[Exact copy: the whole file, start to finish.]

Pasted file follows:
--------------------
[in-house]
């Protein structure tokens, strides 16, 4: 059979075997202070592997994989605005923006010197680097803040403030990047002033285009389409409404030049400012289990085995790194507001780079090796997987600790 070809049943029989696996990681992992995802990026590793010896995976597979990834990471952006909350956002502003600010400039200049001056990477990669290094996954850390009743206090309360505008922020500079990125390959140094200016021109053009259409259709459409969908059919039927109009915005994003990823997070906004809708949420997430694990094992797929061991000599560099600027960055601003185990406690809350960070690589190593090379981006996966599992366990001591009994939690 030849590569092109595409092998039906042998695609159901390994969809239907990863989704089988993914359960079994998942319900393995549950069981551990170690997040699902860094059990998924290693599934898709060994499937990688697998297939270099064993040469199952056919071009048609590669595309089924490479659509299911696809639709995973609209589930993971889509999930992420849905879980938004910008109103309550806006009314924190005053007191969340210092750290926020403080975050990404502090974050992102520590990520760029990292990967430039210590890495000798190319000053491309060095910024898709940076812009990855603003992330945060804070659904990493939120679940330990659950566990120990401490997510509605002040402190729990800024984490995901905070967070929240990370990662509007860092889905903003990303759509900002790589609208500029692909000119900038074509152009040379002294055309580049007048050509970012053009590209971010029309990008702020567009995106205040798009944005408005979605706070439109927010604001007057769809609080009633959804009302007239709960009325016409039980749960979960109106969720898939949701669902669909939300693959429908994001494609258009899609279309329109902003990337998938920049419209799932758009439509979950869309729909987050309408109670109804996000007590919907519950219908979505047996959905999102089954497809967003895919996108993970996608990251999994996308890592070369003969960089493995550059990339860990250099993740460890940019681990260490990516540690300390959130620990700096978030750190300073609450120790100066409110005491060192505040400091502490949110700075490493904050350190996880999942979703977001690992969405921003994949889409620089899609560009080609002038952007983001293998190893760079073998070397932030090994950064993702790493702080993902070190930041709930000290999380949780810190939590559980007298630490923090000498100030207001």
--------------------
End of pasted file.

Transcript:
[in-house]
């Protein structure tokens, strides 16, 4: 059979075997202070592997994989605005923006010197680097803040403030990047002033285009389409409404030049400012289990085995790194507001780079090796997987600790 070809049943029989696996990681992992995802990026590793010896995976597979990834990471952006909350956002502003600010400039200049001056990477990669290094996954850390009743206090309360505008922020500079990125390959140094200016021109053009259409259709459409969908059919039927109009915005994003990823997070906004809708949420997430694990094992797929061991000599560099600027960055601003185990406690809350960070690589190593090379981006996966599992366990001591009994939690 030849590569092109595409092998039906042998695609159901390994969809239907990863989704089988993914359960079994998942319900393995549950069981551990170690997040699902860094059990998924290693599934898709060994499937990688697998297939270099064993040469199952056919071009048609590669595309089924490479659509299911696809639709995973609209589930993971889509999930992420849905879980938004910008109103309550806006009314924190005053007191969340210092750290926020403080975050990404502090974050992102520590990520760029990292990967430039210590890495000798190319000053491309060095910024898709940076812009990855603003992330945060804070659904990493939120679940330990659950566990120990401490997510509605002040402190729990800024984490995901905070967070929240990370990662509007860092889905903003990303759509900002790589609208500029692909000119900038074509152009040379002294055309580049007048050509970012053009590209971010029309990008702020567009995106205040798009944005408005979605706070439109927010604001007057769809609080009633959804009302007239709960009325016409039980749960979960109106969720898939949701669902669909939300693959429908994001494609258009899609279309329109902003990337998938920049419209799932758009439509979950869309729909987050309408109670109804996000007590919907519950219908979505047996959905999102089954497809967003895919996108993970996608990251999994996308890592070369003969960089493995550059990339860990250099993740460890940019681990260490990516540690300390959130620990700096978030750190300073609450120790100066409110005491060192505040400091502490949110700075490493904050350190996880999942979703977001690992969405921003994949889409620089899609560009080609002038952007983001293998190893760079073998070397932030090994950064993702790493702080993902070190930041709930000290999380949780810190939590559980007298630490923090000498100030207001």